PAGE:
We have a variety of peg hooks available. If you know of anybody that might be interested please have them call us at 707-923-2734

We might sell them by piece, or the whole lot as one. We are not ready yet to sell them. We would be glad to talk to anybody about them. Or you can look at them in all of their glory at 429 Maple Lane in Garberville. This is not an firm offer to sell, but we are going to have to move them out.

Monday, September 6, 2010

Apple pie

Not my pie, i just borrowed this photo from wikipedia

Apple pie

Make the crust:
First, cut up 1 cup of unsalted butter into ½ inch cubes, put them in the freezer. Put two cups of all purpose flour in a big mixing bowl, Add 1 tablespoon of white sugar, and ½ teaspoon of salt. This is where everybody usually goes crazy. “Why use unsalted butter and then add salt???” Because, unsalted butter also doesn’t have so much whey in it either. So, as long as you don’t also add whey, it will be different. The whey makes the pie crust less crumbly. Happy? Now, your butter has to be in the freezer for I/2 hour to get good and firm, so you can drink a beer or watch TV. You can channel surf and catch up on the news.

While you do that you can ponder about how you could have been more organized and not had to wait for the butter to cool. Good luck! I've never figured out a way.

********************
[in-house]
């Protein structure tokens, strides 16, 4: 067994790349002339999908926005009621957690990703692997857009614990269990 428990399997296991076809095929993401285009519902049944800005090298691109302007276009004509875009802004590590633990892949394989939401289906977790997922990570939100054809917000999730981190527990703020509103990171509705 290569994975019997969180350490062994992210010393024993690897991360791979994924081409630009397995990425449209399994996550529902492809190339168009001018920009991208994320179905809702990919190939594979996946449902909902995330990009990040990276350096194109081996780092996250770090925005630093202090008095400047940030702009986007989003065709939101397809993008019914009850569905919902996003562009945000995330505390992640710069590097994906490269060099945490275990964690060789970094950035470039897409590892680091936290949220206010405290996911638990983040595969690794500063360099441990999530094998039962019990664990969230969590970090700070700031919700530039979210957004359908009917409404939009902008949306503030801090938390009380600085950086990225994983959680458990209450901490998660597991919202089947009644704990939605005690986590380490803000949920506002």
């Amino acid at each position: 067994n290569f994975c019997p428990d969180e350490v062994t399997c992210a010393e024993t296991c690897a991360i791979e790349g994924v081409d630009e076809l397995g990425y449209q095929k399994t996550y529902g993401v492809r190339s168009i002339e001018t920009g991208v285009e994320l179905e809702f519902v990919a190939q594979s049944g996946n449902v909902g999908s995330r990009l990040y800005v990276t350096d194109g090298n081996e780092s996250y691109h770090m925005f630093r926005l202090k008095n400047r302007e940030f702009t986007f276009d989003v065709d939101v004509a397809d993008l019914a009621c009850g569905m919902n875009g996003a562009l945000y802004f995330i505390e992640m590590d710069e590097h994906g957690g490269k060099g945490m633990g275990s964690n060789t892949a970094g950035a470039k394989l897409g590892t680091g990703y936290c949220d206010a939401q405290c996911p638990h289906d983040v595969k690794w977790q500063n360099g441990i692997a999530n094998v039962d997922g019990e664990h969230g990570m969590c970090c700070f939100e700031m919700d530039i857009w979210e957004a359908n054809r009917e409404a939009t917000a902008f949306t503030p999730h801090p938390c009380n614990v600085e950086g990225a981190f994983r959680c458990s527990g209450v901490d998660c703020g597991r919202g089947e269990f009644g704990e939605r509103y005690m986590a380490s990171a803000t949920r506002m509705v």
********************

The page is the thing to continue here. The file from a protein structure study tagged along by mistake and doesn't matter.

After the butter chills, mix the flour, salt, and sugar completely. Add the cubelettes of butter. Take your pastry cuter and cut the butter into the flour. The crumbs should be about the size of a pea. If you mix it too much, throw it out and start over. Remember no more than pea-size, you don’t want to mix it too much. Too much mixing ruins the flaky. If you have to throw it out and start over, at least you get more beer and TV.

If you don’t have a pastry cutter, go get one. Some of you smarties have food processors with pastry cutter blades in them. They work better, but I don’t like to use them. The way that I figure’ good cookin’ takes getting’ your hands in it. The last time that I put my hands in a food processor, I didn’t like the results.

Now that your pastry lumps are about pea-size, it’s time to add the water. Gently sprinkle ¼ cup of ice water into the mix while cutting it in with your pastry cutter. It will look stringy and crumbly, but if you pinch it, it will stick together. When it just sticks together, divide the mix into two parts. Wrap each part into a ball, wrap them into plastic wrap. Flatten them into flattened balls, like gouda cheese. It makes it easier to roll out later. Now put them into the refrigerator overnight… By now you know that you were supposed to have started yesterday.